News RoundUp: BASF, DSM & MTC eye Transformation of Product Development with Installation of several 3D Printers

Be it with FDM Additive Manufacturing or Selective Laser Sintering, several companies of the industry aim to boost their production capacity.

BASF and DSM have recently purchased several industrial 3D printers from Prodways. BASF aims to accelerate its R&D efforts by leveraging Prodways selective laser sintering. The machines can achieve high printing temperatures, which is one of the main requirements to print PA6 materials, developed by the material producer. According to Prodways, the 3D printers can also satisfy the manufacturing of a recently developed polypropylene.

DSM on the other hand, has chosen the same technology in order to process its new PBT powder Arnite© AM1210. Designed for selective laser sintering, the material integrates electrical, mechanical and flame-retardant properties, which makes it a good candidate for the production of electronics and electrical industries.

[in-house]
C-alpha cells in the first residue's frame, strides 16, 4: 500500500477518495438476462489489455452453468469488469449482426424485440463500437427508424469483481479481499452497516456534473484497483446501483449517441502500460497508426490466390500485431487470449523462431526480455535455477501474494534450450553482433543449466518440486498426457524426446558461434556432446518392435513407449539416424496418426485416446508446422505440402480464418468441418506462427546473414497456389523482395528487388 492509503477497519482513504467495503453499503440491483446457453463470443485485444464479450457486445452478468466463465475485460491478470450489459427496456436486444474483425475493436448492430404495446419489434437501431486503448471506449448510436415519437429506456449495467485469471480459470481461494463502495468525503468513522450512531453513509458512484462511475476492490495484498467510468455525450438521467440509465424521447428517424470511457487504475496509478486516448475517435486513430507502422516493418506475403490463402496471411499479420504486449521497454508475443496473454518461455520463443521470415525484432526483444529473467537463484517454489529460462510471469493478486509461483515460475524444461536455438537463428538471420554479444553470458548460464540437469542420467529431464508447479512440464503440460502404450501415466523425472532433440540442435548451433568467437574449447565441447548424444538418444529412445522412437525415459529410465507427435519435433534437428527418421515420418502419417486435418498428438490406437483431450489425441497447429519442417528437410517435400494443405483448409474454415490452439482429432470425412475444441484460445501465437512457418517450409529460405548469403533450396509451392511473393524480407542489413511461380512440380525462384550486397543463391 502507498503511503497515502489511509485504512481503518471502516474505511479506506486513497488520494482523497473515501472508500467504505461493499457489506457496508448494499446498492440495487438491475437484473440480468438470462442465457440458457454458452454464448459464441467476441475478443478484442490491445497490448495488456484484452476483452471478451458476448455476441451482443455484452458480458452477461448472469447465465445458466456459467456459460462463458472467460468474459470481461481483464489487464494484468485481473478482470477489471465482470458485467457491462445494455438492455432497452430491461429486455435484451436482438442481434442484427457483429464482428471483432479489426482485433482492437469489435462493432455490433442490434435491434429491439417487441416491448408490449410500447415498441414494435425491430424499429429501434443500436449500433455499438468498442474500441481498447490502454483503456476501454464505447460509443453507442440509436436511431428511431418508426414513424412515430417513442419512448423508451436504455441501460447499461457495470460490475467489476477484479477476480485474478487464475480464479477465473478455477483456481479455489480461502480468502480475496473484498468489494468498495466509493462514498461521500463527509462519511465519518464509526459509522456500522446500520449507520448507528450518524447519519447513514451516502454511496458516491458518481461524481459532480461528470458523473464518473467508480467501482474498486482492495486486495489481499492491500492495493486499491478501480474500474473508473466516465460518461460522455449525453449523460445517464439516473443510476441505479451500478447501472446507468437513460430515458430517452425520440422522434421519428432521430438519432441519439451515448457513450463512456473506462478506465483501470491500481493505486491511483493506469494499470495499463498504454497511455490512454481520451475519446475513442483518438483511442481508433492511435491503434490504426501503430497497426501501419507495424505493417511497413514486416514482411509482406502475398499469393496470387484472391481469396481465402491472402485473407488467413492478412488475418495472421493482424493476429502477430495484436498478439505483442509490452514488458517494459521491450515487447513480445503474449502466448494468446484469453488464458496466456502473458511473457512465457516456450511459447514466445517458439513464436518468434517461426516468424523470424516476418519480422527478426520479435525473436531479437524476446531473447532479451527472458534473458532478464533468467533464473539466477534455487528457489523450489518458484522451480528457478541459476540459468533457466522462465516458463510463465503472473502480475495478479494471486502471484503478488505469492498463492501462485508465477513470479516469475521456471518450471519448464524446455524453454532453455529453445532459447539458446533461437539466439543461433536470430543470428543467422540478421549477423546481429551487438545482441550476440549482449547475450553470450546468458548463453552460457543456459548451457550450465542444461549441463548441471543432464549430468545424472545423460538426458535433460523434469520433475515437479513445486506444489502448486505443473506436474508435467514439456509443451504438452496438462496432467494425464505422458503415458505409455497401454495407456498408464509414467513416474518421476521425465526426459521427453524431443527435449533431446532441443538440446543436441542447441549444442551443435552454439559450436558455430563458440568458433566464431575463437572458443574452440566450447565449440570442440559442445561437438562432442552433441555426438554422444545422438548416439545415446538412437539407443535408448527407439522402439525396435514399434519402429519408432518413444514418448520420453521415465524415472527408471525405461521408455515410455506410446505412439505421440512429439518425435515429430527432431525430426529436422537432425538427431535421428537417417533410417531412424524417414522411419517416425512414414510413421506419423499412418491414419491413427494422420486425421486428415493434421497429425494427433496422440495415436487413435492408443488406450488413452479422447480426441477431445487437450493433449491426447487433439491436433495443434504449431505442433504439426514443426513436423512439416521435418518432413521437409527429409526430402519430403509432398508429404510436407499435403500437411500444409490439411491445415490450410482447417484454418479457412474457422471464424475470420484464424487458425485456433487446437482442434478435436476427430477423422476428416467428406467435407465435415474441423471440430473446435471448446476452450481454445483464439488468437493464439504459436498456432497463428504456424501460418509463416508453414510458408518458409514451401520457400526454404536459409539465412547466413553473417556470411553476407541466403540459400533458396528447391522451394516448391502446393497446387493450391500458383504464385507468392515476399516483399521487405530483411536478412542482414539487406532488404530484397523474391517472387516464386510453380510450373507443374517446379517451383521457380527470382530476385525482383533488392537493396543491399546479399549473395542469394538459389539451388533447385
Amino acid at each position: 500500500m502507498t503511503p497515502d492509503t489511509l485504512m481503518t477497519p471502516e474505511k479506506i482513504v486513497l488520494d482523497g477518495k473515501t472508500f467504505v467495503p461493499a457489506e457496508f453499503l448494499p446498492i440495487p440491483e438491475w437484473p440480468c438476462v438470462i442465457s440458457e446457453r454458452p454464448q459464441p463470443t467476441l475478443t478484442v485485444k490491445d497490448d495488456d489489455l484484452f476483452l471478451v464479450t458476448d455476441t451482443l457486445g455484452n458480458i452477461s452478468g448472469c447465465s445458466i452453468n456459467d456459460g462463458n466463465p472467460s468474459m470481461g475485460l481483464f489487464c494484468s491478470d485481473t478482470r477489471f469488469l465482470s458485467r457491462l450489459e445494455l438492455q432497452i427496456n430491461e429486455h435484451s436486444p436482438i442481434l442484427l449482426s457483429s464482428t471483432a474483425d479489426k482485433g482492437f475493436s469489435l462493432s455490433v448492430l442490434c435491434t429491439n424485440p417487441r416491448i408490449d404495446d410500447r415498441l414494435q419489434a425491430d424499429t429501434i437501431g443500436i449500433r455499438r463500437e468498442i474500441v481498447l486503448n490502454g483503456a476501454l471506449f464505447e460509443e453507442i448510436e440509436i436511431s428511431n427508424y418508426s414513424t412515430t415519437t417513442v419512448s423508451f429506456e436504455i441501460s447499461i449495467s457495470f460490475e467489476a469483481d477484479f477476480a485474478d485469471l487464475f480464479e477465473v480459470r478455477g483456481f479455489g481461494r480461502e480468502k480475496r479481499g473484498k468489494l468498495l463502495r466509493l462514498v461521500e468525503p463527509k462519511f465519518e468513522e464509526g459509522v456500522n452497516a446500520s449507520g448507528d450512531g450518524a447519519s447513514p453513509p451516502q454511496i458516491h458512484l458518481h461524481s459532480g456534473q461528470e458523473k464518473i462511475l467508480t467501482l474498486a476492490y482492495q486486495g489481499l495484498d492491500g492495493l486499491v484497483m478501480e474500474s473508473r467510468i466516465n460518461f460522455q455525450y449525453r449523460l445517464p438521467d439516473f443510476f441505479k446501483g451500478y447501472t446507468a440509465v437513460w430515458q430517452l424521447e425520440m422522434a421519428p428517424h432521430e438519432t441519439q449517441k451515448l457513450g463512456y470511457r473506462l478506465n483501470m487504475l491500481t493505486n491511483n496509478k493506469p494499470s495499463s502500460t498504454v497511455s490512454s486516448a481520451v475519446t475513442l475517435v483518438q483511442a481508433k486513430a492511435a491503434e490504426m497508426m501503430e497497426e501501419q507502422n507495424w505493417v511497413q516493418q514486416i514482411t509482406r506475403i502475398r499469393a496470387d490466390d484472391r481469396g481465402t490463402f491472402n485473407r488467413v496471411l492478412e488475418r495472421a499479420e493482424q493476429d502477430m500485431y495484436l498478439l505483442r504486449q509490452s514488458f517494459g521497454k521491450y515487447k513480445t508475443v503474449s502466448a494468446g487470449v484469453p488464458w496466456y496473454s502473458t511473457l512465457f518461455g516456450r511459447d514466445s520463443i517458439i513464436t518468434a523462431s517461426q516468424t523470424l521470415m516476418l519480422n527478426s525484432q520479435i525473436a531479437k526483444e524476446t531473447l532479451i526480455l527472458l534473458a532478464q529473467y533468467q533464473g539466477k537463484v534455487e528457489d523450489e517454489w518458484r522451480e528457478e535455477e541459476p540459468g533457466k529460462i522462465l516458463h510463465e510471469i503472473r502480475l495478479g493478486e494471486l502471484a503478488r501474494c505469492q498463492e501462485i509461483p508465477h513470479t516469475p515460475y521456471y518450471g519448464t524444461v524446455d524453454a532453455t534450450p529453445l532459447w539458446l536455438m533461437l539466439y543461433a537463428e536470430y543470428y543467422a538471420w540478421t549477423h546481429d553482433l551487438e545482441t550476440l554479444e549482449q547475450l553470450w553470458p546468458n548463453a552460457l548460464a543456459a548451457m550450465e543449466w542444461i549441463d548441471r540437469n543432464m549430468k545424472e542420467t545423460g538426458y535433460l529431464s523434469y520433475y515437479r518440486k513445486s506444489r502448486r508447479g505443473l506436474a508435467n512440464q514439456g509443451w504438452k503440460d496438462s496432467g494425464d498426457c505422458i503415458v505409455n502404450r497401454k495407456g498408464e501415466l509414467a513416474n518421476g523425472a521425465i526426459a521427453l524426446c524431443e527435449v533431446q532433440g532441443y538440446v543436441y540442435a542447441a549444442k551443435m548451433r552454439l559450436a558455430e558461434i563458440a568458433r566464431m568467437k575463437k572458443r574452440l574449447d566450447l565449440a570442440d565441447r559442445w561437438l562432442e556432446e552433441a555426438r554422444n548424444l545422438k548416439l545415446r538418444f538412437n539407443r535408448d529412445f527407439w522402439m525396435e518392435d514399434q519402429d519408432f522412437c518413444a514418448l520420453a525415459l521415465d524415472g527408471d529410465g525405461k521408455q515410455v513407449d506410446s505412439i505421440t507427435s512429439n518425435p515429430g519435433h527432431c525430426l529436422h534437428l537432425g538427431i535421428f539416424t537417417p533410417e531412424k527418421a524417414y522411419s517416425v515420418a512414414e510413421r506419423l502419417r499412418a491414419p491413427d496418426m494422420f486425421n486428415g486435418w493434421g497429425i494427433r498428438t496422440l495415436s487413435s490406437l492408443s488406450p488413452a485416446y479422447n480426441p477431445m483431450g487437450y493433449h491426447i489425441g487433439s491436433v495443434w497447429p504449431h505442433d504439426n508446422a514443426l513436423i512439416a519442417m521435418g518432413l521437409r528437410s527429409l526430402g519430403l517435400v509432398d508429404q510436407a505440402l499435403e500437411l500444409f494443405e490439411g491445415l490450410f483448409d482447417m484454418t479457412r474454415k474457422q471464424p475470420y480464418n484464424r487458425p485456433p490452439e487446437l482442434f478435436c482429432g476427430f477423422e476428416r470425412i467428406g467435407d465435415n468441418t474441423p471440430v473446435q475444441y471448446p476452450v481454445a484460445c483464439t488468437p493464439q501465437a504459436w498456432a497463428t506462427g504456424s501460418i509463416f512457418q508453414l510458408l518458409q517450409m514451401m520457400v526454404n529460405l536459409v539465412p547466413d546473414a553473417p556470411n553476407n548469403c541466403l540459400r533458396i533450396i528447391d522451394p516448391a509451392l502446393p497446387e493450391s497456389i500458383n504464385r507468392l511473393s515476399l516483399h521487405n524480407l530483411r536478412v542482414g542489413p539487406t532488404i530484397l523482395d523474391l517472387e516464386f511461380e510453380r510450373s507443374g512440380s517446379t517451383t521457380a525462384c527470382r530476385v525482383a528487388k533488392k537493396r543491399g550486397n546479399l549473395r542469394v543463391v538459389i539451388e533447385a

The compatibility with Prodways ProMaker P4500 printer has already been proven. Therefore, Prodways will also be able to supply this material.

In the FDM category, a UK-based independent research and technology organization invests in an FDM-based Fortus 450mc 3D Printer. MTC’s mission consists in both meeting demanding production applications for UK manufacturers and developing new innovative solutions that will enhance productivity and profitability across their businesses.

As a reminder, the centre has been working with Stratasys technology since 2017. Then, the technology is mainly leveraged for engineering tooling and complex end-use parts.

Commenting on the investment, which was made via Stratasys’ local partner, Tri-Tech 3D, MTC Senior Research Engineer Hoda Amel, explains, “We have been very impressed with our PolyJet 3D printers, and adding an FDM-based solution to the line-up is a natural evolution as we look to expand our production-grade additive manufacturing capability to develop early stage new solutions for UK manufacturers that can then be passed on to the supply chain. Most notably, we now have access to a wide range of high-performance thermoplastic materials that enable us to explore multi-composite parts and complex tooling for engineering applications that continue to be sought by customers.”

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